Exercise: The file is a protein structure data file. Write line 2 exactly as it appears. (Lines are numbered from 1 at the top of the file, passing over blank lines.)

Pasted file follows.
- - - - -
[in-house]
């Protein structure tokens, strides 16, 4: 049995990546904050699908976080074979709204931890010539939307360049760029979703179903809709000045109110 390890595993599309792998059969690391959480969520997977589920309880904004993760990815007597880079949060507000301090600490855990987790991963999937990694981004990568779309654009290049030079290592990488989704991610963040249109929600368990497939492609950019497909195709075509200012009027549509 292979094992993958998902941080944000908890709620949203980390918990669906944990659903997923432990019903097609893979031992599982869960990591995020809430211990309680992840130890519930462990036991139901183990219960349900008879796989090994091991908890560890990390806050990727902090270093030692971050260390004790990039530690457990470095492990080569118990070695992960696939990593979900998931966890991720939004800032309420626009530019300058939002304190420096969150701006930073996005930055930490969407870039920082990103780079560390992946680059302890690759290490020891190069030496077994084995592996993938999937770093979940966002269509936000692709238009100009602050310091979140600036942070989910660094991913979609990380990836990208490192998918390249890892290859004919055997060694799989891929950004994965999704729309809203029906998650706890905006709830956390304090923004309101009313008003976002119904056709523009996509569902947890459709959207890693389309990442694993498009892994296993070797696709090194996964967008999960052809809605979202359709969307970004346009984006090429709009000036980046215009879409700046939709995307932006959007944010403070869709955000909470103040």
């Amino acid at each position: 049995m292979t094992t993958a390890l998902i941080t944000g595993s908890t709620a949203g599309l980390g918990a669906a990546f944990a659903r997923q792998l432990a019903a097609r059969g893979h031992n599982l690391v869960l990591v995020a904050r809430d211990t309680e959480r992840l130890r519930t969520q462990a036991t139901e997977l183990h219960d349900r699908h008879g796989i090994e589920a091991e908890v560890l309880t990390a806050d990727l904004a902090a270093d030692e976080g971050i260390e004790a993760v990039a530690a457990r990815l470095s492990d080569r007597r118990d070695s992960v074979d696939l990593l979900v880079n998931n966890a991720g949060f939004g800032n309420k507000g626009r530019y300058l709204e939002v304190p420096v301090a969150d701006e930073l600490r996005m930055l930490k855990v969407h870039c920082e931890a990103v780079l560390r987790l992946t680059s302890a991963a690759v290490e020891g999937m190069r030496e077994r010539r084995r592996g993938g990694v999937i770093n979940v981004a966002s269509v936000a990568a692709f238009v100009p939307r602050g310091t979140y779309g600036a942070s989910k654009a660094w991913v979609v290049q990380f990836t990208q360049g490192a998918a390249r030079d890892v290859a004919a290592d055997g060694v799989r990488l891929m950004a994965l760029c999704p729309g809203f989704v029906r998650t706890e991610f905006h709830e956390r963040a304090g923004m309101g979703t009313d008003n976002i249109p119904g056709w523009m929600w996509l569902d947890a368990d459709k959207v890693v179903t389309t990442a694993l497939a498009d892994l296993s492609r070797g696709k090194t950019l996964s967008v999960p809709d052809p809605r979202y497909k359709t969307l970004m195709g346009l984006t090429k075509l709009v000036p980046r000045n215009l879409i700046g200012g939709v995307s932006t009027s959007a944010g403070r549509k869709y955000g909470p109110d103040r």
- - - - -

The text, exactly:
């Protein structure tokens, strides 16, 4: 049995990546904050699908976080074979709204931890010539939307360049760029979703179903809709000045109110 390890595993599309792998059969690391959480969520997977589920309880904004993760990815007597880079949060507000301090600490855990987790991963999937990694981004990568779309654009290049030079290592990488989704991610963040249109929600368990497939492609950019497909195709075509200012009027549509 292979094992993958998902941080944000908890709620949203980390918990669906944990659903997923432990019903097609893979031992599982869960990591995020809430211990309680992840130890519930462990036991139901183990219960349900008879796989090994091991908890560890990390806050990727902090270093030692971050260390004790990039530690457990470095492990080569118990070695992960696939990593979900998931966890991720939004800032309420626009530019300058939002304190420096969150701006930073996005930055930490969407870039920082990103780079560390992946680059302890690759290490020891190069030496077994084995592996993938999937770093979940966002269509936000692709238009100009602050310091979140600036942070989910660094991913979609990380990836990208490192998918390249890892290859004919055997060694799989891929950004994965999704729309809203029906998650706890905006709830956390304090923004309101009313008003976002119904056709523009996509569902947890459709959207890693389309990442694993498009892994296993070797696709090194996964967008999960052809809605979202359709969307970004346009984006090429709009000036980046215009879409700046939709995307932006959007944010403070869709955000909470103040």